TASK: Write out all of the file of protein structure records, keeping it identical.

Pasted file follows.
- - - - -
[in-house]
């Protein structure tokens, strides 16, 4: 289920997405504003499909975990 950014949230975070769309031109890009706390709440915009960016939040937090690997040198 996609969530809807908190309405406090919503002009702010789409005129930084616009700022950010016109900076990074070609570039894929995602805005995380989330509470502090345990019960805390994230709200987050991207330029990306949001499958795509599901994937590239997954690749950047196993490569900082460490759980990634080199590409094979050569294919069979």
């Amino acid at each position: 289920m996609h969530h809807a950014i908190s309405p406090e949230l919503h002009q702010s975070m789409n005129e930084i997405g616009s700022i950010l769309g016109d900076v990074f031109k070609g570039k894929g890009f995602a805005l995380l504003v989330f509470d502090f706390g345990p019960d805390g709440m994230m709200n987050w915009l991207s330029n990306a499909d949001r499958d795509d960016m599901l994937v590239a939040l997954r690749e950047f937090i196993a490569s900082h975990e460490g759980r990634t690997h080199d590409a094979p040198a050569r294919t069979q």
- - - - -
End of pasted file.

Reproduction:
[in-house]
């Protein structure tokens, strides 16, 4: 289920997405504003499909975990 950014949230975070769309031109890009706390709440915009960016939040937090690997040198 996609969530809807908190309405406090919503002009702010789409005129930084616009700022950010016109900076990074070609570039894929995602805005995380989330509470502090345990019960805390994230709200987050991207330029990306949001499958795509599901994937590239997954690749950047196993490569900082460490759980990634080199590409094979050569294919069979």
């Amino acid at each position: 289920m996609h969530h809807a950014i908190s309405p406090e949230l919503h002009q702010s975070m789409n005129e930084i997405g616009s700022i950010l769309g016109d900076v990074f031109k070609g570039k894929g890009f995602a805005l995380l504003v989330f509470d502090f706390g345990p019960d805390g709440m994230m709200n987050w915009l991207s330029n990306a499909d949001r499958d795509d960016m599901l994937v590239a939040l997954r690749e950047f937090i196993a490569s900082h975990e460490g759980r990634t690997h080199d590409a094979p040198a050569r294919t069979q």